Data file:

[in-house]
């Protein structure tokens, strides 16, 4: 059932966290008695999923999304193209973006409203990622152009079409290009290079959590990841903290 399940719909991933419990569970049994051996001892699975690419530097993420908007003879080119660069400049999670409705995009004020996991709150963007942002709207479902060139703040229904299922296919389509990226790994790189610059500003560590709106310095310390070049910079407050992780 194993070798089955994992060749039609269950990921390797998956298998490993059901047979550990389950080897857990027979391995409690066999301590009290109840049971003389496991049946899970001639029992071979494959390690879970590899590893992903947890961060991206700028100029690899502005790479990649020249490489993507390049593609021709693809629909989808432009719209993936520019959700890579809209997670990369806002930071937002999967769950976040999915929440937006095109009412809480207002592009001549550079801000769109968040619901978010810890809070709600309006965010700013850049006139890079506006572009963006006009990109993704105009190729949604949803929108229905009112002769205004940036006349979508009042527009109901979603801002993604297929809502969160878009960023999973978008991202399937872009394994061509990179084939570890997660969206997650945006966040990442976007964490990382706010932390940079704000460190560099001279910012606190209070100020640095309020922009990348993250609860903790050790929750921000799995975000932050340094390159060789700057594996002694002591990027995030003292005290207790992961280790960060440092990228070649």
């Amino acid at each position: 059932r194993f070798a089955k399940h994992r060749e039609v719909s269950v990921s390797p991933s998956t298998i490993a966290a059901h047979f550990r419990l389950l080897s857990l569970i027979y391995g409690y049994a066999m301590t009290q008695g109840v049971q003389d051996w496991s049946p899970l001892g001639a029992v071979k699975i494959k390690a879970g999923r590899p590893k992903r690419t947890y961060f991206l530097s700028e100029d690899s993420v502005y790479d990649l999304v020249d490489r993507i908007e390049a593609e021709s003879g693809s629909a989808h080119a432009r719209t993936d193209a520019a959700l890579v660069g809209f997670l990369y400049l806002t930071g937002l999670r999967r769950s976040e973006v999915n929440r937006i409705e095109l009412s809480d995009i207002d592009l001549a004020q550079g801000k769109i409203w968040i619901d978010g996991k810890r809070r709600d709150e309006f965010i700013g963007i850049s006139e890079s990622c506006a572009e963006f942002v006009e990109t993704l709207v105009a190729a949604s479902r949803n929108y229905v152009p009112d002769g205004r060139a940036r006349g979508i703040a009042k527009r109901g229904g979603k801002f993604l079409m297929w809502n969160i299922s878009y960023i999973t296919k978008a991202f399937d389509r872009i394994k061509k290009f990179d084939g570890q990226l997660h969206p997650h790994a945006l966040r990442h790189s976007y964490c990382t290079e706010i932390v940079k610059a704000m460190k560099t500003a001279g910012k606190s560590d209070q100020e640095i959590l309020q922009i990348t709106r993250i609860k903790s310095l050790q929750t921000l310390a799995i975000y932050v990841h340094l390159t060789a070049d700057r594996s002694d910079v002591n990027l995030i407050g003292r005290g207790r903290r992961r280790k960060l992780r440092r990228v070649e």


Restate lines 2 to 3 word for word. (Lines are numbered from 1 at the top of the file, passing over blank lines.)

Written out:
């Protein structure tokens, strides 16, 4: 059932966290008695999923999304193209973006409203990622152009079409290009290079959590990841903290 399940719909991933419990569970049994051996001892699975690419530097993420908007003879080119660069400049999670409705995009004020996991709150963007942002709207479902060139703040229904299922296919389509990226790994790189610059500003560590709106310095310390070049910079407050992780 194993070798089955994992060749039609269950990921390797998956298998490993059901047979550990389950080897857990027979391995409690066999301590009290109840049971003389496991049946899970001639029992071979494959390690879970590899590893992903947890961060991206700028100029690899502005790479990649020249490489993507390049593609021709693809629909989808432009719209993936520019959700890579809209997670990369806002930071937002999967769950976040999915929440937006095109009412809480207002592009001549550079801000769109968040619901978010810890809070709600309006965010700013850049006139890079506006572009963006006009990109993704105009190729949604949803929108229905009112002769205004940036006349979508009042527009109901979603801002993604297929809502969160878009960023999973978008991202399937872009394994061509990179084939570890997660969206997650945006966040990442976007964490990382706010932390940079704000460190560099001279910012606190209070100020640095309020922009990348993250609860903790050790929750921000799995975000932050340094390159060789700057594996002694002591990027995030003292005290207790992961280790960060440092990228070649």
């Amino acid at each position: 059932r194993f070798a089955k399940h994992r060749e039609v719909s269950v990921s390797p991933s998956t298998i490993a966290a059901h047979f550990r419990l389950l080897s857990l569970i027979y391995g409690y049994a066999m301590t009290q008695g109840v049971q003389d051996w496991s049946p899970l001892g001639a029992v071979k699975i494959k390690a879970g999923r590899p590893k992903r690419t947890y961060f991206l530097s700028e100029d690899s993420v502005y790479d990649l999304v020249d490489r993507i908007e390049a593609e021709s003879g693809s629909a989808h080119a432009r719209t993936d193209a520019a959700l890579v660069g809209f997670l990369y400049l806002t930071g937002l999670r999967r769950s976040e973006v999915n929440r937006i409705e095109l009412s809480d995009i207002d592009l001549a004020q550079g801000k769109i409203w968040i619901d978010g996991k810890r809070r709600d709150e309006f965010i700013g963007i850049s006139e890079s990622c506006a572009e963006f942002v006009e990109t993704l709207v105009a190729a949604s479902r949803n929108y229905v152009p009112d002769g205004r060139a940036r006349g979508i703040a009042k527009r109901g229904g979603k801002f993604l079409m297929w809502n969160i299922s878009y960023i999973t296919k978008a991202f399937d389509r872009i394994k061509k290009f990179d084939g570890q990226l997660h969206p997650h790994a945006l966040r990442h790189s976007y964490c990382t290079e706010i932390v940079k610059a704000m460190k560099t500003a001279g910012k606190s560590d209070q100020e640095i959590l309020q922009i990348t709106r993250i609860k903790s310095l050790q929750t921000l310390a799995i975000y932050v990841h340094l390159t060789a070049d700057r594996s002694d910079v002591n990027l995030i407050g003292r005290g207790r903290r992961r280790k960060l992780r440092r990228v070649e």